Mr. Layton said in his statement that his battle against prostate cancer “is going very well,” however, tests he undertook at Princess Margaret Hospital in Toronto have revealed “a new, non-prostate cancer.” And so he will “be taking a temporary leave of absence as leader of the New Democratic Party of Canada” so he can “fight this cancer.”

According to his statement, Mr. Layton intends to resume his duties when Parliament meets on September 19.

I hope most, if not all, my readers will join me in wishing Mr. Layton all the best for a quick and full recovery.

* * *

Jack Layton has nominated 68-year-old Hull-Aylmer MP Nycole Turmel as his choice for interim leader during his absence. Ms. Turmel—former leader of the labour union, Public Service Alliance of Canada—is the national chair of the NDP’s parliamentary caucus. She does, however, lack the political seasoning of either of that party’s deputy leaders: Outremont MP Thomas Mulcair and Vancouver East MP Libby Davies. While I doubt anyone sees Ms. Davies as leadership material for this Quebec-dominated caucus, surely Thomas Mulcair must feel slighted that he was passed over. Apparently, Mr. Layton wants a Quebecer with no leadership ambitions to head the party in his absence.

Ms. Turmel is reported to have endorsed Quebec sovereigntist parties in past elections: the Bloc Québécois in 2006 and the provincial Québec solidaire in 2007. But she has said that she simply wrote letters to Ottawa newspapers in 2006 and 2007 supporting progressive policies of those parties, but not their independence goals. “I am not a sovereigntist…," Ms. Turmel said in an April 5 statement made during the last federal election.

It beats me how any Canadian can support a separatist party of any political stripe. It simply goes against the grain because I owe too much to this country. I guess I’m just not as sophisticated as the progressive labour unionist Ms. Turmel.



Contents, except photograph,
© Russell G. Campbell, 2011.
All rights reserved.
The views I express on this blog are my own and do not necessarily represent the views or positions of political parties, institutions or organizations with which I am associated.

Monday, July 18, 2011

U.K. phone hacking scandal: the cancer spreads

Update: John Yates, Scotland Yard’s Assistant Commissioner and top counter terrorism officer resigned today. He quit over the scandal at the now defunct News of the World.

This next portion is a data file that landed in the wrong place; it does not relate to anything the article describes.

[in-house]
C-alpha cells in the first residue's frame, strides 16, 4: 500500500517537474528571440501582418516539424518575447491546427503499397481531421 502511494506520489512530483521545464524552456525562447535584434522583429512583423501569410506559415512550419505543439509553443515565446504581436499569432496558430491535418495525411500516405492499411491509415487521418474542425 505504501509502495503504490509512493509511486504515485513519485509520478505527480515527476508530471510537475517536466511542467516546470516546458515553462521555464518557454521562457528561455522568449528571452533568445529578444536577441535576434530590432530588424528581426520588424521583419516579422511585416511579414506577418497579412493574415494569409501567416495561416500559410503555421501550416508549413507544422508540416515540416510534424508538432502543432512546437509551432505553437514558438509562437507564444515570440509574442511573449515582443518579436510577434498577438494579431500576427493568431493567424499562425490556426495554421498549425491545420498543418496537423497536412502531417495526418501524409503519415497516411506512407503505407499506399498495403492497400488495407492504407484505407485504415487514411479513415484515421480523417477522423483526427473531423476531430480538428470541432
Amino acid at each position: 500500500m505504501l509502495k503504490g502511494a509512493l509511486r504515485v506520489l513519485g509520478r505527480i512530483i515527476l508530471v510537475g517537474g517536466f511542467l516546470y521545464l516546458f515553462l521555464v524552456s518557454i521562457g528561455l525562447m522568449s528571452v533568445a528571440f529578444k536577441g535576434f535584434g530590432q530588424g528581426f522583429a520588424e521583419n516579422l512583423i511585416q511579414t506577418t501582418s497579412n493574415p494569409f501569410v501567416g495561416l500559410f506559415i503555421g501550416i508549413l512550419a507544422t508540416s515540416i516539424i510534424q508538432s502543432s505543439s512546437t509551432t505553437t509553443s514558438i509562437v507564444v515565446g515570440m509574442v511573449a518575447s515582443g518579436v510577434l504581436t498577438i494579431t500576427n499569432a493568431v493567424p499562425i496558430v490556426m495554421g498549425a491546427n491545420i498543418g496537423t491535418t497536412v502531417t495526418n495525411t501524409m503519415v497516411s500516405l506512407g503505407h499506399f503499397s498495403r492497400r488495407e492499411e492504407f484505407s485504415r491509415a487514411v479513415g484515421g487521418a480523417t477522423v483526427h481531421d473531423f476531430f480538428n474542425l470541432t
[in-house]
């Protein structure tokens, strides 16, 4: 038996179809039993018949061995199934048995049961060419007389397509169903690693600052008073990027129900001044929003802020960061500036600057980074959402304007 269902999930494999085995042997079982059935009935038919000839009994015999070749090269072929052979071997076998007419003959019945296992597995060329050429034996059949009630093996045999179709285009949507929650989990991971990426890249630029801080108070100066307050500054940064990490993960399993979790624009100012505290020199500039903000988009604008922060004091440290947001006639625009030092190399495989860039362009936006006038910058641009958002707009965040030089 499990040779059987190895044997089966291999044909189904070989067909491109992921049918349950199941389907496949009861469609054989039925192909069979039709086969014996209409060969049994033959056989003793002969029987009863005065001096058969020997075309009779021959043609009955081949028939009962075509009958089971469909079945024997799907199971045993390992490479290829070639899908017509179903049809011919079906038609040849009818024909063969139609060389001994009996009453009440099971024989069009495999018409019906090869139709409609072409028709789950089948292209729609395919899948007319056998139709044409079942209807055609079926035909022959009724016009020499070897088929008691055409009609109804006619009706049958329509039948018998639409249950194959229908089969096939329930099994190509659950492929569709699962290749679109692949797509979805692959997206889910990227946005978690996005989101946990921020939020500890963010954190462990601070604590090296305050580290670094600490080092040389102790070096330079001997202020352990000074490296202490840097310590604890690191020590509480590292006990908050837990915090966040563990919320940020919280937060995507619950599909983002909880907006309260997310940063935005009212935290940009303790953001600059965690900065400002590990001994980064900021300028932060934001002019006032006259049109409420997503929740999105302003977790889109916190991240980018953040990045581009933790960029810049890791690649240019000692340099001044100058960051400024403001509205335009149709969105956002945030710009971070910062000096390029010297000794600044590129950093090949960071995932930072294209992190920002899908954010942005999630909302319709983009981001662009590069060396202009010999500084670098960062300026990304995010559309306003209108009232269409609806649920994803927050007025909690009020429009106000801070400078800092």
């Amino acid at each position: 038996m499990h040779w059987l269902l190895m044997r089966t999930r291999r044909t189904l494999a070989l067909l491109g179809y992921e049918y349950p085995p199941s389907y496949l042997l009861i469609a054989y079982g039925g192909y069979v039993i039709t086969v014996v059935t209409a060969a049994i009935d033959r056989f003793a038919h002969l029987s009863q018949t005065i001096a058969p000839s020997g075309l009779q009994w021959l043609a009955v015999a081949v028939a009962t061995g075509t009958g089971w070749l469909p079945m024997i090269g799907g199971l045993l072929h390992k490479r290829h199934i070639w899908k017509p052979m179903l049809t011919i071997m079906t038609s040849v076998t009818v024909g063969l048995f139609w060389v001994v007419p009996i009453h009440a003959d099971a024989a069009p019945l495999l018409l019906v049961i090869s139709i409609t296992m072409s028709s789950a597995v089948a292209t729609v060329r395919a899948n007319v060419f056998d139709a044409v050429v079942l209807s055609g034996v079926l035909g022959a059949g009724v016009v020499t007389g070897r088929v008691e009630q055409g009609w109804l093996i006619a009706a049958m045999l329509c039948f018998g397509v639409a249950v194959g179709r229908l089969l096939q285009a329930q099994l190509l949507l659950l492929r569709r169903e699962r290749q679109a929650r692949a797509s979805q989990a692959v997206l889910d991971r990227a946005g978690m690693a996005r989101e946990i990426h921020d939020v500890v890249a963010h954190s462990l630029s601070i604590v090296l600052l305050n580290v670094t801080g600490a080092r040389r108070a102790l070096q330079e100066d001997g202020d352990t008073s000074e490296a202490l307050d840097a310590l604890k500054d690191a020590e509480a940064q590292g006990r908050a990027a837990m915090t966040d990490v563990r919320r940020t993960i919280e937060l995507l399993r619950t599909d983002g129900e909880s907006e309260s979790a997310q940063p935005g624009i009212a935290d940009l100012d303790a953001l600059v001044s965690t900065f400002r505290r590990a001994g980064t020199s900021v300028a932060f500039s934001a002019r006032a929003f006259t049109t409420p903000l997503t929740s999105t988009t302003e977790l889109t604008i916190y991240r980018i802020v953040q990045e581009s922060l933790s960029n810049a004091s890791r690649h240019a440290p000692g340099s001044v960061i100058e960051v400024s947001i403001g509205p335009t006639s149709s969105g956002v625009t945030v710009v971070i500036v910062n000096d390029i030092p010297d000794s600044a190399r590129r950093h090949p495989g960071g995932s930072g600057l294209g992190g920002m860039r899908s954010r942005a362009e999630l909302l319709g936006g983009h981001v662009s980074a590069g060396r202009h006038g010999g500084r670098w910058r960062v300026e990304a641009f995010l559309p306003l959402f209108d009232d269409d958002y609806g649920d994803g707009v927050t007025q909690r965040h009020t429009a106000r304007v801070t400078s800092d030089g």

The fallout from the News of the World phone hacking scandal is creeping up the corporate food chain and poisoning the careers of those it has touched. With the resignation of the United Kingdom’s Paul Stephenson as Metropolitan Police (Scotland Yard) Commissioner and the likely suspension of one of the Yard’s most senior officers, John Yates, mere association with former editors at the scandal sheet is proving toxic.

Both men had links to Neil Wallis, the former deputy editor of the News of the World who was arrested on suspicion of phone hacking. Paul Stephenson employed Wallis as a PR adviser. John Yates, who is Assistant Commissioner and is in charge of Scotland Yard’s anti-terror unit, is reported to be the official “tasked with carrying out due diligence before the Yard awarded a contract to the firm” operated by Mr Wallis.

Moreover, John Yates is the senior police officer who twice made the decision not to reopen the inquiry into the telephone hacking.

It’s cannot be lost on opposition MPs that Paul Stephenson has resigned over his involvement with the appointment of the deputy editor of the News of the World, Neil Wallis, whereas Prime Minister David Cameron still refuses to recognize his misjudgment in the appointment of the editor of the News of the World, Andy Coulson, at the time of the initial phone hacking investigation.

Surely a growing number of people are wondering why different rules apply for the Prime Minister and Scotland Yard, especially when, as Mr. Stephenson said himself, unlike Andy Coulson, Neil Wallis had not been forced to resign from the News of the World.

Mr. Coulson resigned as the editor of the News of the World in 2007, following the conviction of one of his reporters in relation to illegal phone-hacking. In other words, the hacking occurred on his watch. He then joined David Cameron’s staff as communications director. After David Cameron became prime minister in May 2010, he appointed Coulson as Director of Communications for the government, a position he relinquished in January 2011 when his involvement in the phone-hacking affair became the focus of media speculation and allegations.

So, was PM Cameron too close to those who are up to their necks in this tawdry and illegal affair? It seems clear to me he was. It’s only speculation on my part, of course, but similar speculation by those in positions of authority should help to intensify scrutiny on the all too cozy relationship between the U.K.’s politicians and its media, especially the press. And that’s a good thing.



© Russell G. Campbell, 2011.
All rights reserved.
The views I express on this blog are my own and do not necessarily represent the views or positions of political parties, institutions or organizations with which I am associated.

Friday, July 15, 2011

What’s happened to American exceptionalism?

Has American exceptionalism been superseded by incalcitrance of an especially egregious nature—at least, at the highest political levels? So it would seem when judging from daily/hourly media reports on the current U.S. debt-spending crisis.